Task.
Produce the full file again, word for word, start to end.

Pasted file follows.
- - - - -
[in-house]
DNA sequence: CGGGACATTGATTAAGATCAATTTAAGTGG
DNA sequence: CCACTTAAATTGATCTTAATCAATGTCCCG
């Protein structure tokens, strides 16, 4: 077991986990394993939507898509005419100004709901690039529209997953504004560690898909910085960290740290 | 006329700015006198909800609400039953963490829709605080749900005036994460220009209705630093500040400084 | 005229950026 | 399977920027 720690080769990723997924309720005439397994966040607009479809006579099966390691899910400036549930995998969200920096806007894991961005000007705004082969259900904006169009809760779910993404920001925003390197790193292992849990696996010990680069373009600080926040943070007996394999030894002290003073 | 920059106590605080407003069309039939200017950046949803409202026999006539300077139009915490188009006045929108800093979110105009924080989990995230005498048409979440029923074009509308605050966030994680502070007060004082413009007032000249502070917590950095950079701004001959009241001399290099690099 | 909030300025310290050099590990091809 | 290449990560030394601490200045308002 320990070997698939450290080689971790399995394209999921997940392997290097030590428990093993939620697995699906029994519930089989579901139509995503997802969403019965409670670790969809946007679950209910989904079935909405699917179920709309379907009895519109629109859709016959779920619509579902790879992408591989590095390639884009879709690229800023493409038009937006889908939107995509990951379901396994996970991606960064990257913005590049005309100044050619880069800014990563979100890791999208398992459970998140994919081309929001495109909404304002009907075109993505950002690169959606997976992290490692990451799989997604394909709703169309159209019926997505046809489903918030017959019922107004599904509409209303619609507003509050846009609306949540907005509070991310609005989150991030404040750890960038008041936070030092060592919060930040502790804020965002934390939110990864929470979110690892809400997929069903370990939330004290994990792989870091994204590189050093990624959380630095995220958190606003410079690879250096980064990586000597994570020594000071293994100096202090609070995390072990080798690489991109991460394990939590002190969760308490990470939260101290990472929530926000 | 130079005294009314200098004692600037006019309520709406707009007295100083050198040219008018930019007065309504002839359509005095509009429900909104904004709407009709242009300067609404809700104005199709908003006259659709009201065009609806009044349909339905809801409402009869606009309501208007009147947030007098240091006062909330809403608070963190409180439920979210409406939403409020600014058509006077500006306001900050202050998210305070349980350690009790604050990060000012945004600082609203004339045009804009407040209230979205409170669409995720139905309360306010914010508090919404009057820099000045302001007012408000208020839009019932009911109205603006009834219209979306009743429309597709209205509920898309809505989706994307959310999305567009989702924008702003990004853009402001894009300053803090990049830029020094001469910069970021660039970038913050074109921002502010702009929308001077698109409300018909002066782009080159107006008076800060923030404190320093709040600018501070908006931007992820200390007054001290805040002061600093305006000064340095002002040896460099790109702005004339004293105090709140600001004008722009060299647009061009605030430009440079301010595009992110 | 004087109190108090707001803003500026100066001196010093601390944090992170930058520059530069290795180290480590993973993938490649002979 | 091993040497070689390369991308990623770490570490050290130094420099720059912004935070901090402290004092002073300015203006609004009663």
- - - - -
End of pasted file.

[in-house]
DNA sequence: CGGGACATTGATTAAGATCAATTTAAGTGG
DNA sequence: CCACTTAAATTGATCTTAATCAATGTCCCG
């Protein structure tokens, strides 16, 4: 077991986990394993939507898509005419100004709901690039529209997953504004560690898909910085960290740290 | 006329700015006198909800609400039953963490829709605080749900005036994460220009209705630093500040400084 | 005229950026 | 399977920027 720690080769990723997924309720005439397994966040607009479809006579099966390691899910400036549930995998969200920096806007894991961005000007705004082969259900904006169009809760779910993404920001925003390197790193292992849990696996010990680069373009600080926040943070007996394999030894002290003073 | 920059106590605080407003069309039939200017950046949803409202026999006539300077139009915490188009006045929108800093979110105009924080989990995230005498048409979440029923074009509308605050966030994680502070007060004082413009007032000249502070917590950095950079701004001959009241001399290099690099 | 909030300025310290050099590990091809 | 290449990560030394601490200045308002 320990070997698939450290080689971790399995394209999921997940392997290097030590428990093993939620697995699906029994519930089989579901139509995503997802969403019965409670670790969809946007679950209910989904079935909405699917179920709309379907009895519109629109859709016959779920619509579902790879992408591989590095390639884009879709690229800023493409038009937006889908939107995509990951379901396994996970991606960064990257913005590049005309100044050619880069800014990563979100890791999208398992459970998140994919081309929001495109909404304002009907075109993505950002690169959606997976992290490692990451799989997604394909709703169309159209019926997505046809489903918030017959019922107004599904509409209303619609507003509050846009609306949540907005509070991310609005989150991030404040750890960038008041936070030092060592919060930040502790804020965002934390939110990864929470979110690892809400997929069903370990939330004290994990792989870091994204590189050093990624959380630095995220958190606003410079690879250096980064990586000597994570020594000071293994100096202090609070995390072990080798690489991109991460394990939590002190969760308490990470939260101290990472929530926000 | 130079005294009314200098004692600037006019309520709406707009007295100083050198040219008018930019007065309504002839359509005095509009429900909104904004709407009709242009300067609404809700104005199709908003006259659709009201065009609806009044349909339905809801409402009869606009309501208007009147947030007098240091006062909330809403608070963190409180439920979210409406939403409020600014058509006077500006306001900050202050998210305070349980350690009790604050990060000012945004600082609203004339045009804009407040209230979205409170669409995720139905309360306010914010508090919404009057820099000045302001007012408000208020839009019932009911109205603006009834219209979306009743429309597709209205509920898309809505989706994307959310999305567009989702924008702003990004853009402001894009300053803090990049830029020094001469910069970021660039970038913050074109921002502010702009929308001077698109409300018909002066782009080159107006008076800060923030404190320093709040600018501070908006931007992820200390007054001290805040002061600093305006000064340095002002040896460099790109702005004339004293105090709140600001004008722009060299647009061009605030430009440079301010595009992110 | 004087109190108090707001803003500026100066001196010093601390944090992170930058520059530069290795180290480590993973993938490649002979 | 091993040497070689390369991308990623770490570490050290130094420099720059912004935070901090402290004092002073300015203006609004009663």